Quashie is from Africa. He used to play what he calls “street soccer” in the dirt roads of Togo. His feet have softened, adapted since he moved to Greensboro in February 2016.

Of the many challenges that a young refugee faces in the United States, the ones related to changes in soccer are often no less significant than ones off the field. Playing soccer sustains many of these young men: The game transcends to become symbolic — a connection to a new home and the reminder of an old one.

Quashie said the hardest adjustment in his soccer life has been the difference between the dirt streets of Togo and the large grass fields in Greensboro. The game itself has changed.

Soccer encompasses the cultural differences that all of the young men face. They’ve come from other traditions in Egypt, Congo, El Salvador, Liberia, Iraq and various other countries around the world.

Quashie’s teammate Makryous Kori misses the sand pitches in Sudan, where he grew up. He misses using rocks to mark the goals, and he misses his friends who he occasionally talks with on the phone, who ask him when he’s coming home.

But there are greater differences than a change in the playing surface, and a new prerequisite toward practices and matches might be the most challenging.

“You have to call people in the US to [arrange a time] to play,” Kori explained. In Sudan, he said, everyone played in the streets all day long. Pickup soccer was as much a part of life as anything else.

As refugees acclimate to life in Greensboro, to fresh traditions at the Newcomers School and beyond, changes are inevitable.

The weekly pickup game began before Moussa Issifou arrived, but he was by no means lost or out of luck. His group formed these sides often, and he knew the rule: If you’re married, you’re on one team; if not, you’re on the other.

The division might not have been followed precisely, and the teams were already unbalanced — 11 bachelors against 13 espoused, with Issifou joining the latter. But for Issifou, accuracy carried less importance than a greater goal. He didn’t call them married and unmarried. He called them fathers and sons.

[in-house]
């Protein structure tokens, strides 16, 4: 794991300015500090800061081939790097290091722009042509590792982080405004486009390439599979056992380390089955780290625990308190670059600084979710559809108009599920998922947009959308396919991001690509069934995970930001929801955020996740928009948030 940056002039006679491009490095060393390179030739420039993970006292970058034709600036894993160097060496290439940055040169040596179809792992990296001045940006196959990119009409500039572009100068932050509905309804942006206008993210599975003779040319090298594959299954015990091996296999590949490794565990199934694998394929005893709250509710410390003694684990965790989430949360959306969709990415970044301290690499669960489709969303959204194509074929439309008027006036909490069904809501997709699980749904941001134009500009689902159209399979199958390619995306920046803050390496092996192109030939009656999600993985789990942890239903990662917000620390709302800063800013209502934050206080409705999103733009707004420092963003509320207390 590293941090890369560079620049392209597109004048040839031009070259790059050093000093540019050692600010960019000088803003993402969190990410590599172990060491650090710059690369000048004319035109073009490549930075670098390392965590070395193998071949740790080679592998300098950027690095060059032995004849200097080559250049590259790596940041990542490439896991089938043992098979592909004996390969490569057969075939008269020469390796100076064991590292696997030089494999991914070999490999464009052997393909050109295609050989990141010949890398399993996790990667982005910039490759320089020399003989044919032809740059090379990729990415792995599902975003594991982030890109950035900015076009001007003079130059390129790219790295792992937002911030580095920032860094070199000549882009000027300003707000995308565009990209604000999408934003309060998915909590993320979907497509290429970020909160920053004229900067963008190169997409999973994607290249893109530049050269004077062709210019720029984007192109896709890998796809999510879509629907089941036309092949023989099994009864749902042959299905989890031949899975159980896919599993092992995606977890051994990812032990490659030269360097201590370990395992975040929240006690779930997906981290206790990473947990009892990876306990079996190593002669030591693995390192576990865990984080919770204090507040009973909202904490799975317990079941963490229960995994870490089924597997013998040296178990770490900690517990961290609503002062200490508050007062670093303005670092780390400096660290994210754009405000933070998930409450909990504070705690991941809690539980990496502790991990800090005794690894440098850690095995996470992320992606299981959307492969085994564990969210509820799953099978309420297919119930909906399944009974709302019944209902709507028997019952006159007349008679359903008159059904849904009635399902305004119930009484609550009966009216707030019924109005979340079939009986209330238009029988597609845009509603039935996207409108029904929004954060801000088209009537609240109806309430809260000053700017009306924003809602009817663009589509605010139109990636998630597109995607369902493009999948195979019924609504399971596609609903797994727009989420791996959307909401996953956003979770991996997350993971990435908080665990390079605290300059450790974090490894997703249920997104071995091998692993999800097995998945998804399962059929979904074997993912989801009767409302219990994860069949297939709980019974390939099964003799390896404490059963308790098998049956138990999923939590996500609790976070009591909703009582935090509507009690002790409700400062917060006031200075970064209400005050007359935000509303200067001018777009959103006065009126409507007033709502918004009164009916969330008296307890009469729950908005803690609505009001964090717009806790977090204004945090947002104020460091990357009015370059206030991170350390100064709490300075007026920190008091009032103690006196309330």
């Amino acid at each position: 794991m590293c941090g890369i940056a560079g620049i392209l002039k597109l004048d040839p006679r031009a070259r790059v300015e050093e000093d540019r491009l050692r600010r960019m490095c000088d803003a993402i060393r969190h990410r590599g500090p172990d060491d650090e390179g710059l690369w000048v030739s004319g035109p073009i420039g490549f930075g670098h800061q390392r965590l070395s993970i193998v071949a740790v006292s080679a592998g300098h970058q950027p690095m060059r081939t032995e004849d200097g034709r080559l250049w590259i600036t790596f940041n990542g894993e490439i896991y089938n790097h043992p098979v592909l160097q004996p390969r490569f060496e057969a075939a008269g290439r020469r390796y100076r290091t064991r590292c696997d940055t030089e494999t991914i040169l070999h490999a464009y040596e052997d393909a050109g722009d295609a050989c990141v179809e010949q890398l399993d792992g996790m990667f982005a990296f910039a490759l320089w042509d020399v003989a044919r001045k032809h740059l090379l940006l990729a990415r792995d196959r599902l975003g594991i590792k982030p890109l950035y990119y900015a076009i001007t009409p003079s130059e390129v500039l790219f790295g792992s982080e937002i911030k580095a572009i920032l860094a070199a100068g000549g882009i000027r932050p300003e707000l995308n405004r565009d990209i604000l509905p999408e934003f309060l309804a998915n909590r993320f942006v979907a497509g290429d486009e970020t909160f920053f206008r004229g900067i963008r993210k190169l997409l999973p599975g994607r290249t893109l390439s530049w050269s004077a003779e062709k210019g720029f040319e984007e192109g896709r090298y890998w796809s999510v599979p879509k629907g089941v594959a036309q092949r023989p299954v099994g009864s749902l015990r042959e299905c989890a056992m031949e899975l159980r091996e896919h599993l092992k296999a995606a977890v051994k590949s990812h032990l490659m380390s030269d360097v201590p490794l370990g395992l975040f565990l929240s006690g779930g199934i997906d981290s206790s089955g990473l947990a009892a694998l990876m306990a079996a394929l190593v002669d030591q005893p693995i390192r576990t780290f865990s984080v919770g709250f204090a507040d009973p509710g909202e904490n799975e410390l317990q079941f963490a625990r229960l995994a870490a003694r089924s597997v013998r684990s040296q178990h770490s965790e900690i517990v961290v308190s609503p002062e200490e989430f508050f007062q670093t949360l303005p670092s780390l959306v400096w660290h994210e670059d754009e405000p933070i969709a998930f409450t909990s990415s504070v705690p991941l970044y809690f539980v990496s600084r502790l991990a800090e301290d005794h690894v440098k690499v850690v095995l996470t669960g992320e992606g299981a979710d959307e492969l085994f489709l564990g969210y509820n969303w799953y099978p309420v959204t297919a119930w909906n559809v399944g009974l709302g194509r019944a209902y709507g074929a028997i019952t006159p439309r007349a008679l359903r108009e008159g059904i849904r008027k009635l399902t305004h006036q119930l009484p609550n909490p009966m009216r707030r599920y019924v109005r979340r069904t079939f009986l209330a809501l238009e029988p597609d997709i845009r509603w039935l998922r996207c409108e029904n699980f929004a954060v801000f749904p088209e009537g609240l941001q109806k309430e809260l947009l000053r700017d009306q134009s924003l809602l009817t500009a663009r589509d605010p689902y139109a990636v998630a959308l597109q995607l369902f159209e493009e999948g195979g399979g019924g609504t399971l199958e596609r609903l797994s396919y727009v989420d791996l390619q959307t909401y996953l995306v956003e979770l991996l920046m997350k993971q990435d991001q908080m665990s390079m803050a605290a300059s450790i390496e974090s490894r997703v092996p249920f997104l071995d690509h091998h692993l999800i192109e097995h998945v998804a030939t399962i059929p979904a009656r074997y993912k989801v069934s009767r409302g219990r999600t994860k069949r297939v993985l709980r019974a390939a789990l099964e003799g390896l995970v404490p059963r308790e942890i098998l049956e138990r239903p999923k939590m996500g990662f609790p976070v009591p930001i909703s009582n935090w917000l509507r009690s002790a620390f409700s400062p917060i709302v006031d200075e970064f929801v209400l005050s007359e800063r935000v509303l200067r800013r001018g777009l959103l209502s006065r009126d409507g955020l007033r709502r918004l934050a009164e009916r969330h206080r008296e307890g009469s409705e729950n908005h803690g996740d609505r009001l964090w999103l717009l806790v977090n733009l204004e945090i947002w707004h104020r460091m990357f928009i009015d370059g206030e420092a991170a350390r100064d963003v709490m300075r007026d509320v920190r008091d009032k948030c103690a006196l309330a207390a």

“We do this sometimes,” Issifou explained as he waited to sub in during an April 16 game. “It’s a way to play our sons. They get excited and want to score.”

Understandably, the sons want to beat their fathers — the adults or elders. But just as importantly for Issifou, they simply want to play.

Soccer is a tradition — a fact lost to those who don’t include sports in the ranks of language, food, music and dance. Yet like any part of culture, a community’s athletic and sports traditions can falter as the youngest generations of families new to the United States adjust.

That jeopardy isn’t lost to Issifou: “Our kids that are born here, some of them are still following soccer, but some others are going to basketball, baseball and football…. So right now we’re playing with our old kids on the same field and team. Some of them have grown up to catch up with us. We want to maintain them; when you go and watch you will not know who is the dad, who is the son.”


After the separate sides warmed up — the fathers as a synchronized regiment and the sons in a loose circle of chatter — the sons removed their shirts and the game began.

Players on the field usually range from around 15 to 50. In special circumstances, the fathers allow the even younger kids to join.

“If we don’t have enough players, [the younger kids] want to play,” Issifou explained. “We put them [in] there and we know how to play with them and train them.”

This wasn’t the case on April 16. As the big game got underway, some of the youngest kids started a miniature match in an unused corner of the field, while others tore around the parking lot on bikes with training wheels or partook in a large box of Bojangles fast food.

Sometimes when Issifou plays, memories of his own younger days appear.